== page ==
What is CREATINE?
Creatine supplementation boosts the natural creatine stores in your body. Your muscle tissue stores creatine as phosphocreatine. Phosphocreatine synthesizes during high-intensity exercises, such as lifting weights, to provide your muscles with extra energy. Creatine pulls water into your muscle cells, increasing protein synthesis.
When’s the best time to take creatine?
CAMP 1: BEFORE A WORKOUT The argument for taking creatine before a workout is usually based on this thought process: More creatine equals more ATP, the primary currency of cellular energy. More ATP means more power available to the muscles. More power means more activation of muscle fibers and more weight lifted. More weight means more muscle.
CAMP 2: AFTER A WORKOUT On the flipside, the argument for creatine after a workout often focuses on how your muscles are depleted of nutrients after a workout, and are thus "primed" for a big influx of nutrients. Throw creatine in there along with your protein and carbs, and your body will supposedly soak up the powerful supplement and receive all of its benefits.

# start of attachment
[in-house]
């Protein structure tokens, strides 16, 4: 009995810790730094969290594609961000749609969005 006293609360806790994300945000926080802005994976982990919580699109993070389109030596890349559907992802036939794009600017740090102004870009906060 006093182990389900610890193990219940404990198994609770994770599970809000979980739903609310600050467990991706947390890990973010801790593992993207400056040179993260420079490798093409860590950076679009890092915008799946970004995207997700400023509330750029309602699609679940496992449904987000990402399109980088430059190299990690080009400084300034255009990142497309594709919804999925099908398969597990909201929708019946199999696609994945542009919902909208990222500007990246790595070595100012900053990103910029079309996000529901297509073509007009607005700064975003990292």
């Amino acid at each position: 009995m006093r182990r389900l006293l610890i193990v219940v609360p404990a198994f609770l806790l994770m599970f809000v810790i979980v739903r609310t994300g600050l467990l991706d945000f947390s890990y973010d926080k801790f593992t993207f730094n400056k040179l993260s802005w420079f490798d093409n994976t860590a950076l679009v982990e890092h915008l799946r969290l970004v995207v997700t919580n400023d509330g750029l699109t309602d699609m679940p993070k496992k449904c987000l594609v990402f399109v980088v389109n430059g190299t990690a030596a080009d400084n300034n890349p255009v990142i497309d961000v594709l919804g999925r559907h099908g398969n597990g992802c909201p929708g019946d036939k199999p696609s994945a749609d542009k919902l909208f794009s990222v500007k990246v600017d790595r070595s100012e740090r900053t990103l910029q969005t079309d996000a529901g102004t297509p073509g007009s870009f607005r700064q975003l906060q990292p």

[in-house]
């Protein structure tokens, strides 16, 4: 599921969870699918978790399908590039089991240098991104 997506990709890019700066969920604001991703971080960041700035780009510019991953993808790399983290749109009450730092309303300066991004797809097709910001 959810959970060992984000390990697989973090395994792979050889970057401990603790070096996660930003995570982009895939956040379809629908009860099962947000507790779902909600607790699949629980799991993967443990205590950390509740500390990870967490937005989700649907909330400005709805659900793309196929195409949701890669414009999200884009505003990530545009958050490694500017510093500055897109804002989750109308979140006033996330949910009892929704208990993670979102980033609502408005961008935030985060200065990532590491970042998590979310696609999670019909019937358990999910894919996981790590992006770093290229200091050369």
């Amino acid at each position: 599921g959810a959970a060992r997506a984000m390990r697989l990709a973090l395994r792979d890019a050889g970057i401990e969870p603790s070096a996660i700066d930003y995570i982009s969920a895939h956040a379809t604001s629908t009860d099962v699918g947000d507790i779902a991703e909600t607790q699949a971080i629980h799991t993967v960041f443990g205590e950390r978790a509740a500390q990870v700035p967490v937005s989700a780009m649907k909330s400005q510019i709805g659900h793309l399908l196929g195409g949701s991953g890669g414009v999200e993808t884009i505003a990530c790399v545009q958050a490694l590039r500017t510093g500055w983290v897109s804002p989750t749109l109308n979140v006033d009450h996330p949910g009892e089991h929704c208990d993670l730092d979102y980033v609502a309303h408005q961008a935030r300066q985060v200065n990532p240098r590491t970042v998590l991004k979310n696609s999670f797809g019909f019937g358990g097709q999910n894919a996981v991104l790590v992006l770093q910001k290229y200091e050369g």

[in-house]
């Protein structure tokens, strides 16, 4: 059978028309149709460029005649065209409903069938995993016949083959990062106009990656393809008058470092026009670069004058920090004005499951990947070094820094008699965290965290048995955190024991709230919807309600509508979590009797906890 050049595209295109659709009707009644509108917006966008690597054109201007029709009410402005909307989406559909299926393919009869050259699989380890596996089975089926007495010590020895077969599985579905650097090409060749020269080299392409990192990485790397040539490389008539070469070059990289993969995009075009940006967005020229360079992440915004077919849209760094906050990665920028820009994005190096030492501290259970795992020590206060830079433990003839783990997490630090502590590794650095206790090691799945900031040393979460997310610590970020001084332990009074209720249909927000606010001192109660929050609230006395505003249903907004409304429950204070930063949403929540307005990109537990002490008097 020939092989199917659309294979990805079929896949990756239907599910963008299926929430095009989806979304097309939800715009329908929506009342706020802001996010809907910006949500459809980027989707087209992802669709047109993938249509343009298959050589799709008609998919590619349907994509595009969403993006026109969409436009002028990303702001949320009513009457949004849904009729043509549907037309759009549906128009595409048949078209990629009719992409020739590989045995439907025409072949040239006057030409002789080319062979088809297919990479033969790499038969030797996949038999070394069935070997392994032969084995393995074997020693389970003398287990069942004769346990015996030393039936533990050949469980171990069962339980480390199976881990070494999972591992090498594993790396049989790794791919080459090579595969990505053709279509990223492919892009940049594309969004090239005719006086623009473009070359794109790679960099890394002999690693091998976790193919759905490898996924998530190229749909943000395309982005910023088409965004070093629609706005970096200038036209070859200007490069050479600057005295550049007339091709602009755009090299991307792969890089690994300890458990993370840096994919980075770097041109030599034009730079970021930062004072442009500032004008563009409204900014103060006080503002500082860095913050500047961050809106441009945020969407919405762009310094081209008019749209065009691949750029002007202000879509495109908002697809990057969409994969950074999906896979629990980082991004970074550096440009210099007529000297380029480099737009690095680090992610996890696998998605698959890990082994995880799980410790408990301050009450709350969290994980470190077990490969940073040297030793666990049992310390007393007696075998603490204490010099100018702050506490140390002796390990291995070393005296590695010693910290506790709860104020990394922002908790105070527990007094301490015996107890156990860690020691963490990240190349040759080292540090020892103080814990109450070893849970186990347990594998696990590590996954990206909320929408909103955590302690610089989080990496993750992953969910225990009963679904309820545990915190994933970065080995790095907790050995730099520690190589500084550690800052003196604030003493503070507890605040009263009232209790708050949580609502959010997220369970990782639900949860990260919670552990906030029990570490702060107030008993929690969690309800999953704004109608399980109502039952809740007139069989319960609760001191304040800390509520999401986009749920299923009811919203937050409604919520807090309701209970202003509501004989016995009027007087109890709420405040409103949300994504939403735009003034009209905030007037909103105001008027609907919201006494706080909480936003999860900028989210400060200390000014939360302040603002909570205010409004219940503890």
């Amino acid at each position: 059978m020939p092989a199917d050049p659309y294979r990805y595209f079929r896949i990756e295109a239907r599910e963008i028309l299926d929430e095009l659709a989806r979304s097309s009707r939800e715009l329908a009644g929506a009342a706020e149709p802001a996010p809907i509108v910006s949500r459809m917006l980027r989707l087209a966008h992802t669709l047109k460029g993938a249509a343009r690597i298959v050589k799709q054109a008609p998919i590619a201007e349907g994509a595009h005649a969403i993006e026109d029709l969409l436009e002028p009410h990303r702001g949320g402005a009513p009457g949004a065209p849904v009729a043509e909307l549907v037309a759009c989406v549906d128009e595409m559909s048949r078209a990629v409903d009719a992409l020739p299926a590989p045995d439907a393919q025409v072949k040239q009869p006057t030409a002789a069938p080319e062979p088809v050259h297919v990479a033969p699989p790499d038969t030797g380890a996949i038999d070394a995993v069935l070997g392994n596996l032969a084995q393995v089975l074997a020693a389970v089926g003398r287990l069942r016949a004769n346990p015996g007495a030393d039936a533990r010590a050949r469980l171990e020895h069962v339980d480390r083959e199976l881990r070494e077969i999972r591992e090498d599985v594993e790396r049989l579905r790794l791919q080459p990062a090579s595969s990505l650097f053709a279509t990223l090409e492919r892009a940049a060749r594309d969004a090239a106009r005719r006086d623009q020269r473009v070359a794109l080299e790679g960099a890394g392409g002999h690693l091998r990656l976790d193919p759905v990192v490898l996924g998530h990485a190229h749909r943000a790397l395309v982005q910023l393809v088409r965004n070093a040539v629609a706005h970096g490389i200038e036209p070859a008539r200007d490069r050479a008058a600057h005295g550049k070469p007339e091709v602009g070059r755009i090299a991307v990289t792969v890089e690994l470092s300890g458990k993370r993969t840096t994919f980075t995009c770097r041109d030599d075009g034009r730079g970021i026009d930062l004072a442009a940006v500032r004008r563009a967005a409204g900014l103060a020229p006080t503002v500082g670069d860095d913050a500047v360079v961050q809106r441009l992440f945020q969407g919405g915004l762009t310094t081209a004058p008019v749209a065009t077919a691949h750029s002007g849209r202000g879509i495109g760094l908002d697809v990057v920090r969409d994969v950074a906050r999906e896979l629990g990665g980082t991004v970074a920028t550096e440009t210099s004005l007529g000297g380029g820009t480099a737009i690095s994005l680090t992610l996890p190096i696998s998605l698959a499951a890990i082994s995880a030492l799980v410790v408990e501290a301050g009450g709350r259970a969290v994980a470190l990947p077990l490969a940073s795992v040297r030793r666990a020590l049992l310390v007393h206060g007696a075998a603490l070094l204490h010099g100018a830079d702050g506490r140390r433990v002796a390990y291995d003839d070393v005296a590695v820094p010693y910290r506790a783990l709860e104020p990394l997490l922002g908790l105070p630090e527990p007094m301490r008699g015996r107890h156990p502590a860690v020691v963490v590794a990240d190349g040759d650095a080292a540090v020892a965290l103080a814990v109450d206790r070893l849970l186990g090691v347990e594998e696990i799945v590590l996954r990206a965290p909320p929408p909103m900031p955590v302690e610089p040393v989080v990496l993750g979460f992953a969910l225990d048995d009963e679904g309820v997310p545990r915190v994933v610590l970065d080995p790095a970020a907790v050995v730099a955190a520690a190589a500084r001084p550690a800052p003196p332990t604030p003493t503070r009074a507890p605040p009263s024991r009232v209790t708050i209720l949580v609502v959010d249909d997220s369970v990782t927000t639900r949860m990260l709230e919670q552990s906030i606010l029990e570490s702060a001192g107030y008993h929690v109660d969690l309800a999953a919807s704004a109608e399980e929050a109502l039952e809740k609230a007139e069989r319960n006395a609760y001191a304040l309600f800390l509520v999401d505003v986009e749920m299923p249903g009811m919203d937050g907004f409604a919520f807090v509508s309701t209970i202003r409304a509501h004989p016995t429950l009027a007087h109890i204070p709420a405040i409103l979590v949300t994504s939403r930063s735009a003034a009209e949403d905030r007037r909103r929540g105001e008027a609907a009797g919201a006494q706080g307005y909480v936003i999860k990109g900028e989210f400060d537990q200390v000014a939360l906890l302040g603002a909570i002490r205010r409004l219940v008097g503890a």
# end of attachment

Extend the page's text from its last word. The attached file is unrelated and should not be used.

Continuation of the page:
CAMP 3: WHENEVER YOU WANT The argument for "take it at any time" is based on the hypothesis that both of the former arguments are more or less supplement superstition—there's no shortage of that, right? Basically, they say, you don't need to stress yourself about timing. Since creatine is good for you, as long as you supplement with it you'll see the benefits.
Will creatine transform me?
Here’s one thing all the experts can agree on: It’s impossible to say. Creatine has different effects on every individual. Some people just don’t respond to creatine—it’s a genetic thing.
Diet is important. Meat, especially herring and beef, has high levels of creatine, so vegetarians usually see a greater response, while those whose diets are highly carnivorous may see less change.
Of course, a healthy diet is key to anyone’s muscle-building plan. “If your diet is junk, there’s no point in adding creatine,” Kerksick says. “It’s better to eat good sources of carbohydrates and lean protein.”